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Discipleship at Home: Structured & Planned

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Discipleship at Home: Structured & Planned

If our goal as Christian parents is to raise life-long disciples of Jesus Christ, so that our children will glorify God and enjoy Him forever, then we must pay careful attention to how and what we teach our children. The question is not “are we are discipling our children?”, but rather “to what are we discipling our children?”. Whether we realize it or not, we are purposefully or inadvertently teaching our children to follow someone. There is no gray area; our teaching is black and white. One day, they will worship and give glory to the Lord God Almighty, or they won’t. It almost goes without saying, though I’ll go ahead and lob it out there, that to teach our children to walk in the ways of the Lord, we as parents must also be teachable disciples of Jesus Christ as well. We must be intentional and strive to be ourselves what we want our children to become. Luke 6:40 should humble us in both directions.

We find that our discipleship works its way out three distinct ways in our family:

  1. Structured and planned
  2. Spontaneous and responsive
  3. Repetitive and maintaining

I’ll visit each of these ways in a triplicate of posts. But let me be transparent from the outset; I don’t know that there has ever existed a day in which we’ve managed to hit a home run. And still, we are not rendered defeated because the glory of Christ and His power is shown perfectly in our weakness. His grace and mercy give us power, and we are no longer slaves to sin, but still, with Paul, I can say, “I have the desire to do what is right, but not the ability to carry it out…” (Romans 7:18-25). But we must press on, despite ourselves.

That being said, and the caveat of too many regular failings, it also does not mean that we give up striving for ideals in how we disciple our children. Ideals can be beautiful things, and being idealistic as Christians does not mean we are unrealistic. Being idealistic is also not the same thing as being perfectionistic. It can be, for the world. But for those of us who are not of this world, we have the completely realistic hope of perfection in Christ Jesus when He appears, and therefore, aiming for His perfection through faith is what gives our idealism feet and not falter. We can persevere in doing all things for the glory of the Lord, knowing that He is working in us. This includes first and foremost the sharing of the gospel with our children and making disciples of them. It also means though we are knocked down seven times, we get back up again and continue to fight the good fight of faith, which includes sharing it with our children.

So enough of the long intro, and now for the shortest of the three topics, simply because much can be said and understood without too much explanation. The first way in which we disciple our children, and in many ways, it’s the thing on which the other ones hang, is the structured and planned way. The structured and planned things are those things on which we purposefully build our family culture, and therefore plan how we will carry them out. These are things that generally make up the Christian disciplines, so as disciples making disciples, we discipline ourselves in certain ways in order to teach our children how to be disciples themselves.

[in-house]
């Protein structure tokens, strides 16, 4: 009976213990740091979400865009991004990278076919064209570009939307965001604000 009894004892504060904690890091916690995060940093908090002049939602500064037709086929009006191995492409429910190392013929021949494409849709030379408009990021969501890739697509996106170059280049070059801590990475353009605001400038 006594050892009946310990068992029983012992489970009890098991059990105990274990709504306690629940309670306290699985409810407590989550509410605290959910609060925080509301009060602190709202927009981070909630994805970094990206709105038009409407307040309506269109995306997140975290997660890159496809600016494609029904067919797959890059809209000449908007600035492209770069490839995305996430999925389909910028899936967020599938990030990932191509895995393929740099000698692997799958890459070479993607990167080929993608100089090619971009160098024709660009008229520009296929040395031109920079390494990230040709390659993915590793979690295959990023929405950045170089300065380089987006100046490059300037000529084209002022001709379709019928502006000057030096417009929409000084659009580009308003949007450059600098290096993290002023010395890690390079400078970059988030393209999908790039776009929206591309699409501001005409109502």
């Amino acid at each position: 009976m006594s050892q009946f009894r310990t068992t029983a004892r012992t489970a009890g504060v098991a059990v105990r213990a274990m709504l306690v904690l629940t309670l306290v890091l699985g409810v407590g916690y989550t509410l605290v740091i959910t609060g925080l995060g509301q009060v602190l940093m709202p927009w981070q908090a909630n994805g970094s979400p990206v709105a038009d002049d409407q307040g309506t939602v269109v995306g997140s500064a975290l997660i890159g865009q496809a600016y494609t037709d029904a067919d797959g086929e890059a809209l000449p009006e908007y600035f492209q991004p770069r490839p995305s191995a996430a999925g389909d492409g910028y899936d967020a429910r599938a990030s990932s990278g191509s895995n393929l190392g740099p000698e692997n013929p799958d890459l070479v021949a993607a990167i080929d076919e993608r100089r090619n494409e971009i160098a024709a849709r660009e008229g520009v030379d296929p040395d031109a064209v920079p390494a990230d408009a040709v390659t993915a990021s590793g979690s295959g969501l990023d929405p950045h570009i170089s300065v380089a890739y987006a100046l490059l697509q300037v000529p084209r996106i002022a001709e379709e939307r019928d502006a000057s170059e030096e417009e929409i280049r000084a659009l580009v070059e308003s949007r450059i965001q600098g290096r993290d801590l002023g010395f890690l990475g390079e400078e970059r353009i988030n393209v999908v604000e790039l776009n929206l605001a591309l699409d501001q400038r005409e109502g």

Structured and Planned

What does/can this look like? The method will, of course, differ from family to family, but the key ingredients are simple: God’s Word in our words and actions. In our home, it shows itself in the regular habits and things we do day by day, a kind of family liturgy that we strive to keep in place in our regular, daily lives. This is done primarily through talking: teaching our children the Word of God and showing them how to seek the Lord in His Word and in prayer. It’s praying together and teaching them how to pray. It’s memorizing Scripture together, it’s learning and singing hymns together, and it’s the regular reading of God’s Word together. It’s building in service at home into our regular days as a discipline to build on when service opportunities present themselves outside the home. It’s regularly reading good, soul-feeding poems, books, and stories together.

However, I must reiterate that while it is good to look creatively for ways to build our family lives around God’s Word, the gospel of Jesus Christ is not dependent on new scripture memory systems, how many of the old hymns our children can sing, or whether we pray before every meal. We don’t need new and innovative methods to keep things interesting. The gospel simply needs to be taught for faith to be able to grow (Romans 10:17). Reading God’s Word aloud together, teaching what needs explanation, and responding to Him in prayer and song…and guess what? No Pinterest needed.

The regular, planned things like this are vital, but not complete in and of themselves. We all know that until our children DO the thing that they say they KNOW, they haven’t truly learned, which leads us to the second point. We also strive to be spontaneous and responsive as we disciple our children…more on that next time.